The establishment of pollen–pistil compatibility is strictly regulated by factors derived from both male and female reproductive structures. Highly diverse small cysteine-rich proteins (CRPs) have been found to play multiple roles in plant reproduction, including the earliest stages of the pollen–stigma interaction. Secreted CRPs found in the pollen coat of members of the Brassicaceae, the pollen coat proteins (PCPs), are emerging as important signalling molecules that regulate the pollen–stigma interaction. Using a combination of protein characterization, expression and phylogenetic analyses we identified a novel class of Arabidopsis thaliana pollen-borne CRPs, the PCP-Bs (for pollen coat protein B-class) that are related to embryo surrounding factor (ESF1) developmental regulators. Single and multiple PCP-B mutant lines were utilized in bioassays to assess effects on pollen hydration, adhesion and pollen tube growth. Our results revealed that pollen hydration is severely impaired when multiple PCP-Bs are lost from the pollen coat. The hydration defect also resulted in reduced pollen adhesion and delayed pollen tube growth in all mutants studied. These results demonstrate that AtPCP-Bs are key regulators of the hydration ‘checkpoint’ in establishment of pollen–stigma compatibility. In addition, we propose that interspecies diversity of PCP-Bs may contribute to reproductive barriers in the Brassicaceae.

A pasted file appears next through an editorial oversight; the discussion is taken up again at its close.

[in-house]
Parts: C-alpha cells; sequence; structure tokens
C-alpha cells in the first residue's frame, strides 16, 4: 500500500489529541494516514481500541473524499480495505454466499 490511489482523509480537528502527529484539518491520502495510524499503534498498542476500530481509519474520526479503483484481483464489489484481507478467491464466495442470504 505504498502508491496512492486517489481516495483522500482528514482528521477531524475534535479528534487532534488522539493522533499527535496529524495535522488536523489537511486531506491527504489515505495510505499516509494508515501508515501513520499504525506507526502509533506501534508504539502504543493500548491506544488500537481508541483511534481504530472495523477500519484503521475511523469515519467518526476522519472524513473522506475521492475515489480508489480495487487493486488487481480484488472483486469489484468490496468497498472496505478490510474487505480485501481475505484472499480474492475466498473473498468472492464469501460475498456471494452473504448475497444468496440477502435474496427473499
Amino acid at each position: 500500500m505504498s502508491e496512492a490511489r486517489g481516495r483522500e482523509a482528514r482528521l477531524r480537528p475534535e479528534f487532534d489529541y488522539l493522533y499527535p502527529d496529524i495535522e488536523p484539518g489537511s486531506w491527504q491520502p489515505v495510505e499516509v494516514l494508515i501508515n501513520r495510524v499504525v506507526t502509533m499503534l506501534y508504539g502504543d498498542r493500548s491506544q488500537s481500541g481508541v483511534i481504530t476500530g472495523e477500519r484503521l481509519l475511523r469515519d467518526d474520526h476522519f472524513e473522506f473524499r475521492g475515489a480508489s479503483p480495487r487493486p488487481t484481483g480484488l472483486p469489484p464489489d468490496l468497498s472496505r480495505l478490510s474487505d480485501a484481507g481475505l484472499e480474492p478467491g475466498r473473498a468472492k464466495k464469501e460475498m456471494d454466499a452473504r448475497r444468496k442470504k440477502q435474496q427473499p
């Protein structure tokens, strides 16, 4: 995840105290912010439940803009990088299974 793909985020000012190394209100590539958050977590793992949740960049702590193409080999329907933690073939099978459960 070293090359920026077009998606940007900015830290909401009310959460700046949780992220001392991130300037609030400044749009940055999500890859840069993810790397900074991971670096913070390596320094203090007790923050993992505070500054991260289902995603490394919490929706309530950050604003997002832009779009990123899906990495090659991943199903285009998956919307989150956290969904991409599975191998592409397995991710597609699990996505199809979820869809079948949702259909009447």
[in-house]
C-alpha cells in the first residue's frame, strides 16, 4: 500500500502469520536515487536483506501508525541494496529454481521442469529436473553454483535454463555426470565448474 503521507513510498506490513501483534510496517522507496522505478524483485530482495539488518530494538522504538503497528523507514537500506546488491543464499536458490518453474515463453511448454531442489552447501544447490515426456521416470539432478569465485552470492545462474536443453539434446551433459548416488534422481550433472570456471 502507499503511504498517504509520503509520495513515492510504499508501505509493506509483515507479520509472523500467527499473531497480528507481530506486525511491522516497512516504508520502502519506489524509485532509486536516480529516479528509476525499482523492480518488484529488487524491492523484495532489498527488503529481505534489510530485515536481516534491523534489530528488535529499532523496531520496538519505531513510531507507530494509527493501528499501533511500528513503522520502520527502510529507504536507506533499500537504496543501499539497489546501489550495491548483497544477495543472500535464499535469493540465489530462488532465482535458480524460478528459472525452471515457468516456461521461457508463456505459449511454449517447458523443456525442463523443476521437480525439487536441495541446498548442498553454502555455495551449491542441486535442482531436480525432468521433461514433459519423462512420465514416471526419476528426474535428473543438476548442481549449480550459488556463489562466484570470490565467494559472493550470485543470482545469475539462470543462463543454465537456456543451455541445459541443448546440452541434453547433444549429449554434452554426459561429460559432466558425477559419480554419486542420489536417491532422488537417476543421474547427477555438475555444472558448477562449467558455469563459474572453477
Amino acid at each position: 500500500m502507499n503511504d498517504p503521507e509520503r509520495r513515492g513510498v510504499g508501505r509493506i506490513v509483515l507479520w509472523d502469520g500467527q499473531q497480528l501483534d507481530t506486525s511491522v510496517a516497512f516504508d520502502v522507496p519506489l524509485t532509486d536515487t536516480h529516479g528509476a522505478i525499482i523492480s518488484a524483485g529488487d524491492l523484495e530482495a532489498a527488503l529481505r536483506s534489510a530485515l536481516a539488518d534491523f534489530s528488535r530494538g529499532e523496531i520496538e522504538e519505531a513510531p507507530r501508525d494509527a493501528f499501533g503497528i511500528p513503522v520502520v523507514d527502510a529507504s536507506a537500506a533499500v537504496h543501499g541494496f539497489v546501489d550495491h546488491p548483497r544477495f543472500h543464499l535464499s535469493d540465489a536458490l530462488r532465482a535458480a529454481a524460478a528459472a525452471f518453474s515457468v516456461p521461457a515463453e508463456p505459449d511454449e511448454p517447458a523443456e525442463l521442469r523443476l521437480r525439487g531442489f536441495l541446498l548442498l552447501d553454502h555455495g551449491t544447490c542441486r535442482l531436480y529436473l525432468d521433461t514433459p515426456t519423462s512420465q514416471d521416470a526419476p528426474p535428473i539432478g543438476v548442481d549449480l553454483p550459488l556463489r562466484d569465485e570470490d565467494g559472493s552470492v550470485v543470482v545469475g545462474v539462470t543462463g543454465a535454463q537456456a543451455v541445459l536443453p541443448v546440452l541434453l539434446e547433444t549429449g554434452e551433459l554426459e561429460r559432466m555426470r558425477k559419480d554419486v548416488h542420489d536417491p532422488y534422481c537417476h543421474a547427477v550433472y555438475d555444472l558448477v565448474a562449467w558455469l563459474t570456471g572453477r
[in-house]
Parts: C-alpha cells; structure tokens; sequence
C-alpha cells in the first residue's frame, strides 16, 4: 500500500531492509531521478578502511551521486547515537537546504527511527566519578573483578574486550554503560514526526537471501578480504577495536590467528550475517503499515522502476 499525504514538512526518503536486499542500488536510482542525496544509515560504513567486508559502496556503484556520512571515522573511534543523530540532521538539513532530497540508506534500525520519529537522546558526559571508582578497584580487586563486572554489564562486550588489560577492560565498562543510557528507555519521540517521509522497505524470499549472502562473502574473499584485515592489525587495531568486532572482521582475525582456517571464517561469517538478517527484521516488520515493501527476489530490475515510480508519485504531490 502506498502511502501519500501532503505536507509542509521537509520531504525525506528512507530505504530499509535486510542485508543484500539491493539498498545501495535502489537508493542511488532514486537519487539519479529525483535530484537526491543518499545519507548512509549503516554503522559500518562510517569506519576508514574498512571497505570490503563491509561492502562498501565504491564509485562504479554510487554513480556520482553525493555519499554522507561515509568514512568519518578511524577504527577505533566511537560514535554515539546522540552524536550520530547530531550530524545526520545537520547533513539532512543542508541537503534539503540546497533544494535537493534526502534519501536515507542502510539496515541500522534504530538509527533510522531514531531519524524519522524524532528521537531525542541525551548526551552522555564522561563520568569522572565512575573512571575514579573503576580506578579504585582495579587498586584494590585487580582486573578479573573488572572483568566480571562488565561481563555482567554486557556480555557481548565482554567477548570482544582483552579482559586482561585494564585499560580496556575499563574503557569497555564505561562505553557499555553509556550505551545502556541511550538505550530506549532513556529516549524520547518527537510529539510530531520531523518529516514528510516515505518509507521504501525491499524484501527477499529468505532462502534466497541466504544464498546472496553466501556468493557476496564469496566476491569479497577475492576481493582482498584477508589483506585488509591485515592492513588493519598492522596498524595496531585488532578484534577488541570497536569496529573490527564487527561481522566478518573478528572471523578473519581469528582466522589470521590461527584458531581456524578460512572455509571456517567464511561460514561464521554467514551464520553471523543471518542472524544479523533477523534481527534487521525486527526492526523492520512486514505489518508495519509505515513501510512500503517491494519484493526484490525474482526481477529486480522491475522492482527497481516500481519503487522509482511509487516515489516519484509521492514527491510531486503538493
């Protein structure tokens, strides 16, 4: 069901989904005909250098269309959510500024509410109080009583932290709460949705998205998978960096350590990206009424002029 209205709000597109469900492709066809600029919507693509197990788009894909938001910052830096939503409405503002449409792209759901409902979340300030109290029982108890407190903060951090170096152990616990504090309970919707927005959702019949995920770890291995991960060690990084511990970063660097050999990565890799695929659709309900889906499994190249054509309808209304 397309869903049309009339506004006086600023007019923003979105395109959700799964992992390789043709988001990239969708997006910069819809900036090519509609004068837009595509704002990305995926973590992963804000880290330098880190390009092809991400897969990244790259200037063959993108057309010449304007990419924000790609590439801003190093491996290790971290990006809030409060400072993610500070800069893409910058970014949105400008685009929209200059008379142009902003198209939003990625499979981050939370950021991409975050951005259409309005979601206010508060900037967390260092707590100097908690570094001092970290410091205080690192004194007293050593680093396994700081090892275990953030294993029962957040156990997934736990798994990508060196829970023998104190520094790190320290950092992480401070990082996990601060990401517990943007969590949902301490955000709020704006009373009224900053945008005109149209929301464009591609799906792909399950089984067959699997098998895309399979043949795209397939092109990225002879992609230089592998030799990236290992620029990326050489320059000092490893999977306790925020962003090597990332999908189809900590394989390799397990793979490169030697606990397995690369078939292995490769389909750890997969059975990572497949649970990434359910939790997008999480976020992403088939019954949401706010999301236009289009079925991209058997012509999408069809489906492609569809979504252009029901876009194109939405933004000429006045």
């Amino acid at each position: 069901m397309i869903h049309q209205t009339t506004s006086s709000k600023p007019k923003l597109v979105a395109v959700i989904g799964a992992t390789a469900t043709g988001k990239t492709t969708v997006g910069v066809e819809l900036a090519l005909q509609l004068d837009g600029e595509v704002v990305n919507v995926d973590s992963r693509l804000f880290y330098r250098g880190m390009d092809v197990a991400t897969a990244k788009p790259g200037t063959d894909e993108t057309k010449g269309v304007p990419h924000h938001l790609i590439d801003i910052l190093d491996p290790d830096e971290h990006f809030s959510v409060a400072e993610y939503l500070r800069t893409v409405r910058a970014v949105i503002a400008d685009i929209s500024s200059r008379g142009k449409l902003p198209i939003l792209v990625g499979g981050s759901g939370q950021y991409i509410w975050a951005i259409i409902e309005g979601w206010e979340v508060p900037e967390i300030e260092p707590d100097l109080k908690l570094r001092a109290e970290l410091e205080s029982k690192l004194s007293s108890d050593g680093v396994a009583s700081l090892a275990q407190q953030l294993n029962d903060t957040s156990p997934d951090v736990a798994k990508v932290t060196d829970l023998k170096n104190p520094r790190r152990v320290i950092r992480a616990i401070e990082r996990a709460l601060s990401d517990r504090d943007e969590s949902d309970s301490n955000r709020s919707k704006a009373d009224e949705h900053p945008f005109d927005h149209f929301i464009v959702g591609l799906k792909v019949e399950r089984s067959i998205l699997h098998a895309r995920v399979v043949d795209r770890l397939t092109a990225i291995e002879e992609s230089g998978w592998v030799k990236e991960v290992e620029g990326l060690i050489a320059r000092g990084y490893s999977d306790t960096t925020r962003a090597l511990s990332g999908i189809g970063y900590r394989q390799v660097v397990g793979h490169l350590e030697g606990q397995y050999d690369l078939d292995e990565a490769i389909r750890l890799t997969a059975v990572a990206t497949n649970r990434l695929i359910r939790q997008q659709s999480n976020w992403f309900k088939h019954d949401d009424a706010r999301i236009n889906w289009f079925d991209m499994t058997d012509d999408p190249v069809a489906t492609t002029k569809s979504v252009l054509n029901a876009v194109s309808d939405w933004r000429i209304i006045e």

Wang, L., Clarke, L. A., Eason, R. J., Parker, C. C., Qi, B., Scott, R. J., & Doughty, J. (2017). PCP-B class pollen coat proteins are key regulators of the hydration checkpoint in Arabidopsis thaliana pollen–stigma interactions. New Phytologist, 213(2), 764–777. https://doi.org/10.1111/nph.14162